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Butler County voters failed to support Lincoln in ‘60 and ‘64 elections

Dozens of Facts About Butler County and the Civil War, 1861-1865

Butler County voters failed to support Lincoln in ‘60 and ‘64 elections

(This the 11th "Dozen of Facts About Butler County and the Civil War," a series of random columns related to brief comments on Butler County’s role in the Civil War, 1861-1865. The columns are in conjunction with the observance of the Civil War Sesquicentennial, 2010-2015. The reprint edition of Jim Blount’s 1998 book, The Civil War and Butler County, is available at several outlets, or by contacting Books in Shandon, 4795 Cincinnati-Brookville Road (Ohio 126), Shandon, OH 45063, or phone 738-2962 or 523-4005.)               

Compiled by Jim Blount   

Politics continued in the northern states after members of Congress from 11 Confederate states withdrew from the House of Representatives and the Senate. There was the usual mix of cooperation, opposition and second-guessing as President Abraham Lincoln assumed direction of the Union forces. Management of the war posed frequent questions about the respective powers of the executive and legislative branches of the federal government.

121. Lincoln won the 1860 election with a minority of the popular vote. But in 1861 he assumed the presidency as leader of the majority party. After southern secession, Republicans held 108 of 183 seats remaining in the U. S. House. Republicans prevailed 31 to 18 in U. S. Senate.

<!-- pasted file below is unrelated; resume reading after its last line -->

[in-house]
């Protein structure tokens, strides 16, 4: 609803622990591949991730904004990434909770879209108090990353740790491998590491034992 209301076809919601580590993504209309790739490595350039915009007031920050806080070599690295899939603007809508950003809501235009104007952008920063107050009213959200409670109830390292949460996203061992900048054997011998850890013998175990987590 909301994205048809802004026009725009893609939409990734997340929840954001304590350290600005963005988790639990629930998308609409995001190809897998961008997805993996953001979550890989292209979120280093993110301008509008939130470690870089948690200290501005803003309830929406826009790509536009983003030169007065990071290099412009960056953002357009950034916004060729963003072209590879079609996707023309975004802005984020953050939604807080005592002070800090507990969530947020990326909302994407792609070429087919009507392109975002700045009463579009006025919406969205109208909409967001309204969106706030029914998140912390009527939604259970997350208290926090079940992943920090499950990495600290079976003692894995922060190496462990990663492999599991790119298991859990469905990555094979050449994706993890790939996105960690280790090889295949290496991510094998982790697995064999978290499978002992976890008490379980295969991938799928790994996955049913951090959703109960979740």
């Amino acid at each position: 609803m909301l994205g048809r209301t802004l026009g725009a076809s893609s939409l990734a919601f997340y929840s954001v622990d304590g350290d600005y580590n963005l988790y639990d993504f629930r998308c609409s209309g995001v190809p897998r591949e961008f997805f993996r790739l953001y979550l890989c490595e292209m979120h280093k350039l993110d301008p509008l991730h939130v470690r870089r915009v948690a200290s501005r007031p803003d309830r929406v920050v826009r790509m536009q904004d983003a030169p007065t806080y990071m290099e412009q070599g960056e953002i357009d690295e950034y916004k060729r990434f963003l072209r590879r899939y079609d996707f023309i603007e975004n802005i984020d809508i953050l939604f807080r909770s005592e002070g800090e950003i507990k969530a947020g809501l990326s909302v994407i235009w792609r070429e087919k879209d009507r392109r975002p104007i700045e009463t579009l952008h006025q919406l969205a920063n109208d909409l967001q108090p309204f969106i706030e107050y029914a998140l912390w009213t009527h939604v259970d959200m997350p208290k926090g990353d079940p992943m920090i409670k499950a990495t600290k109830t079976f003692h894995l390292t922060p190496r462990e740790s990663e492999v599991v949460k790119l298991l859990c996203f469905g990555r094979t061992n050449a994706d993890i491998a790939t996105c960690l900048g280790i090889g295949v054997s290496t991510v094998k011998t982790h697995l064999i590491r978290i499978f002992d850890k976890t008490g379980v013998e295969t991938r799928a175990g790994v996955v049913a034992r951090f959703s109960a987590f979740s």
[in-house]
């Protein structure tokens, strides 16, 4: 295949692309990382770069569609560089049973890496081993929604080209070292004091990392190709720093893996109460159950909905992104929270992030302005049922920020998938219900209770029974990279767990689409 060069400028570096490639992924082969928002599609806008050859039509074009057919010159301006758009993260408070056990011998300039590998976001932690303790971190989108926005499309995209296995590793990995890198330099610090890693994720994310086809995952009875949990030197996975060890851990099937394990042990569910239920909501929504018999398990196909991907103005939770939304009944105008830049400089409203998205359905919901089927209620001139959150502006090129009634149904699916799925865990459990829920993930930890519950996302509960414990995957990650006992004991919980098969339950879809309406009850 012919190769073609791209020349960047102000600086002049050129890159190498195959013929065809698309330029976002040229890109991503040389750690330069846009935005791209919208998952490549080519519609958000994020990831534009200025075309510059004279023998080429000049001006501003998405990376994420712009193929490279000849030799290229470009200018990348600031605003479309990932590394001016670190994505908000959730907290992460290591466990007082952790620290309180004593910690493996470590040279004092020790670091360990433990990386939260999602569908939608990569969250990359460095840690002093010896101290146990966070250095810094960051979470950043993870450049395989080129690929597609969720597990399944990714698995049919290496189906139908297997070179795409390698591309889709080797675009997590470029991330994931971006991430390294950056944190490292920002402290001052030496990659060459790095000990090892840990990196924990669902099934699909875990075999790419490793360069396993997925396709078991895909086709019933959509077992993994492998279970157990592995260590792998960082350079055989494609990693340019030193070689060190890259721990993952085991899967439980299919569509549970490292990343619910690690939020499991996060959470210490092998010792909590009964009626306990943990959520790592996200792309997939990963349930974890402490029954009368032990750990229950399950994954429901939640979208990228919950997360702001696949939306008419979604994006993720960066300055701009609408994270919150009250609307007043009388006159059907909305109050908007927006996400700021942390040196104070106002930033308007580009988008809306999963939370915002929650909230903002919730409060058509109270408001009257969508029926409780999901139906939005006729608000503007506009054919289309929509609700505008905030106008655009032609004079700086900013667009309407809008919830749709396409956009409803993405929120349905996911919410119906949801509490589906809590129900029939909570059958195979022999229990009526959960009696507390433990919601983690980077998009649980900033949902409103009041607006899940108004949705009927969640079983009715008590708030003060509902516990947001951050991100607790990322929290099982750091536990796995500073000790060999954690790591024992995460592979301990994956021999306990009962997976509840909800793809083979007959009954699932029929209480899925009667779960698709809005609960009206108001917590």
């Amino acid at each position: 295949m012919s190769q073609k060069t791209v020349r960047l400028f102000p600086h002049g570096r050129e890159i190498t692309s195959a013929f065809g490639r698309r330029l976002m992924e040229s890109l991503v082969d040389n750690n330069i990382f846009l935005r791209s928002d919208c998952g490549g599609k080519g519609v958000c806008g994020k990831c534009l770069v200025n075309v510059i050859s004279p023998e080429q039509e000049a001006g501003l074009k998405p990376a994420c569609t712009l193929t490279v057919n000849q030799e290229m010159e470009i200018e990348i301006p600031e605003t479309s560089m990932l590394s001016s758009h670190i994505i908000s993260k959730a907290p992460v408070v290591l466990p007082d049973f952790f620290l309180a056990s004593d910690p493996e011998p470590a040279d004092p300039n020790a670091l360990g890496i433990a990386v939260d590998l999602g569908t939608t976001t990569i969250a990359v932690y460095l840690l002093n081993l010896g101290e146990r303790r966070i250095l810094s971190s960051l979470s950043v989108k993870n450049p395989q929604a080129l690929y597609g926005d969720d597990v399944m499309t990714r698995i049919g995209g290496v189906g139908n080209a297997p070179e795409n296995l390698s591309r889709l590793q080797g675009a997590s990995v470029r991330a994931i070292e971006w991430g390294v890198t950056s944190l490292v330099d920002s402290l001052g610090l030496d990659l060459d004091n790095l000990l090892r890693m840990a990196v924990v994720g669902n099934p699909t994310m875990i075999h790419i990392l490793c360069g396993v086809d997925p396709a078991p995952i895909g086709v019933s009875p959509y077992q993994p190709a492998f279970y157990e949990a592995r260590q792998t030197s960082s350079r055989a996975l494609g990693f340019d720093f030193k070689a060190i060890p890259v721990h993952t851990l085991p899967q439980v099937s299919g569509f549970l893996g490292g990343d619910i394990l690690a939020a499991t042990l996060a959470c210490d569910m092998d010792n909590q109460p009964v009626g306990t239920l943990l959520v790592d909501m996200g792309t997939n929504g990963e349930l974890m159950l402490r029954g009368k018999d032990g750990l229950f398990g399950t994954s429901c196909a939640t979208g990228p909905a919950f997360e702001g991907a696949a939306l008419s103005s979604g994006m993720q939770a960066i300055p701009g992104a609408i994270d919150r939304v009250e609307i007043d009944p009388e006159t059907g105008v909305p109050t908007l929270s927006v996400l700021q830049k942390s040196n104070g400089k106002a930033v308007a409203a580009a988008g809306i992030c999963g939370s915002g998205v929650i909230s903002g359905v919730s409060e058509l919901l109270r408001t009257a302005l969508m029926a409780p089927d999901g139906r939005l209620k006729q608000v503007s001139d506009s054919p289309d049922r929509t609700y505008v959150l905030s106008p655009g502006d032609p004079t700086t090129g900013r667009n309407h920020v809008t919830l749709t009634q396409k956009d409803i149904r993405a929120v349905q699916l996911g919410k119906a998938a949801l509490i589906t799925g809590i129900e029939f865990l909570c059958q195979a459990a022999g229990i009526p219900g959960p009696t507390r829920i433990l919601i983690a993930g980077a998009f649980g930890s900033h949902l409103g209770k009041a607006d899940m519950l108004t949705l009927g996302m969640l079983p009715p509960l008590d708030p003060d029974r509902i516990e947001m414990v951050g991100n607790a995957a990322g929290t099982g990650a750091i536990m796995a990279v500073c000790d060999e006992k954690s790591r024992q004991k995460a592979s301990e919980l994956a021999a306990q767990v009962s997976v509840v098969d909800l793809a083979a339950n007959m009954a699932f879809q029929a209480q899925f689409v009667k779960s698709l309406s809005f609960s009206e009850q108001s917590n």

122. Representing Butler County in the U. S. Congress during the war were Senators Benjamin F. Wade and John Sherman, both Republicans, and Representatives Clement L. Vallandigham, a Democrat, until March 3, 1863, and Robert C. Schenck, a Republican, during the remainder of the conflict.  Schenck, a native of Franklin, was graduated from Miami University in 1827 and was a professor at Miami, 1827-1829. He was a congressman and diplomat from 1843 until 1861, when he was commissioned a brigadier-general in the Union army. He was a major general when he resigned to assume his seat in the U. S. House.

123. Despite his legislative advantage in 1861, Lincoln directed the early stages of the war without Congress. After the April 12 attack on Fort Sumter, requiring war mobilization, Lincoln seized the initiative. He refused to call Congress into special session. By July 4, 1861, when Congress finally convened, the legislators had only two choices: ratify Lincoln’s war actions over the previous four months or undo them.

124. Ohio had 18 seats in the U. S. House of Representatives based on the 1860 census and the 1861 apportionment. Only two states had more members, New York with 31 and Pennsylvania with 23. Among the 11 states that seceded, Virginia had the most with 11 representatives.

125. "Of the original 26 members of the Confederate Senate, 14 were former united States congressmen," according to Facts About the Civil War, published in 1960 by the Civil War Centennial Commission.

126. Before the Civil War, in determining congressional representation in the slave states, slaves had counted as 3/5ths of person, although they couldn’t vote. The "3/5th Compromise," also known as the "Great Compromise," was part of the U. S. Constitution written in 1787. Before the compromise, northern and southern delegates took opposite positions on the matter. About 25 of the 55 delegates are believed to have been slave owners.  The word slave isn’t in the Constitution. The compromise was carefully worded, declaring that population for representation purposes would be decided by counting the number of "free persons . . . plus three-fifths of all other persons."